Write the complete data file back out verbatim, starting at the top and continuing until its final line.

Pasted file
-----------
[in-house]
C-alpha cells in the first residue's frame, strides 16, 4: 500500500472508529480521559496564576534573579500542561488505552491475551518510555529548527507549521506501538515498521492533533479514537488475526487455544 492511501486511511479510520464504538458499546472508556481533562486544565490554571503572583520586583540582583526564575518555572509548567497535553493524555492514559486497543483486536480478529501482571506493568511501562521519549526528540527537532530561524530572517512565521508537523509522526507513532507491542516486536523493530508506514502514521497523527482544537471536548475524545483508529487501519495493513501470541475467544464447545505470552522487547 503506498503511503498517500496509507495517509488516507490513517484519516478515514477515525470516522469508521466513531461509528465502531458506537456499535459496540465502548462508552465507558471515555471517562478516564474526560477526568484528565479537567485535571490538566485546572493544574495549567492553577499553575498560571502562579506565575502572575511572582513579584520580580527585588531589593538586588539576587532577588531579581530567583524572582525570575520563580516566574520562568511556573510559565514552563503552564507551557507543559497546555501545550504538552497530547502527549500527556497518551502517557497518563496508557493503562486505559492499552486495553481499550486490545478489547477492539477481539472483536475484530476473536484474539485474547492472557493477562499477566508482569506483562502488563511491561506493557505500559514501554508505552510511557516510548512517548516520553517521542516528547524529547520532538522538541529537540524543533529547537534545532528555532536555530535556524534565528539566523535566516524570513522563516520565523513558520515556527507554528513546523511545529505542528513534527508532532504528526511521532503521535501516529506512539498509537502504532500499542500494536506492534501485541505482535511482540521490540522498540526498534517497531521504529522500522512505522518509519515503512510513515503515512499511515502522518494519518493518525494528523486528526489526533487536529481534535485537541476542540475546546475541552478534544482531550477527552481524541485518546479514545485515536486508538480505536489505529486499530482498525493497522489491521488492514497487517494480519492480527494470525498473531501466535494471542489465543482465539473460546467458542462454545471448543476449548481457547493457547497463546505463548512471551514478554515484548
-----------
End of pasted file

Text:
[in-house]
C-alpha cells in the first residue's frame, strides 16, 4: 500500500472508529480521559496564576534573579500542561488505552491475551518510555529548527507549521506501538515498521492533533479514537488475526487455544 492511501486511511479510520464504538458499546472508556481533562486544565490554571503572583520586583540582583526564575518555572509548567497535553493524555492514559486497543483486536480478529501482571506493568511501562521519549526528540527537532530561524530572517512565521508537523509522526507513532507491542516486536523493530508506514502514521497523527482544537471536548475524545483508529487501519495493513501470541475467544464447545505470552522487547 503506498503511503498517500496509507495517509488516507490513517484519516478515514477515525470516522469508521466513531461509528465502531458506537456499535459496540465502548462508552465507558471515555471517562478516564474526560477526568484528565479537567485535571490538566485546572493544574495549567492553577499553575498560571502562579506565575502572575511572582513579584520580580527585588531589593538586588539576587532577588531579581530567583524572582525570575520563580516566574520562568511556573510559565514552563503552564507551557507543559497546555501545550504538552497530547502527549500527556497518551502517557497518563496508557493503562486505559492499552486495553481499550486490545478489547477492539477481539472483536475484530476473536484474539485474547492472557493477562499477566508482569506483562502488563511491561506493557505500559514501554508505552510511557516510548512517548516520553517521542516528547524529547520532538522538541529537540524543533529547537534545532528555532536555530535556524534565528539566523535566516524570513522563516520565523513558520515556527507554528513546523511545529505542528513534527508532532504528526511521532503521535501516529506512539498509537502504532500499542500494536506492534501485541505482535511482540521490540522498540526498534517497531521504529522500522512505522518509519515503512510513515503515512499511515502522518494519518493518525494528523486528526489526533487536529481534535485537541476542540475546546475541552478534544482531550477527552481524541485518546479514545485515536486508538480505536489505529486499530482498525493497522489491521488492514497487517494480519492480527494470525498473531501466535494471542489465543482465539473460546467458542462454545471448543476449548481457547493457547497463546505463548512471551514478554515484548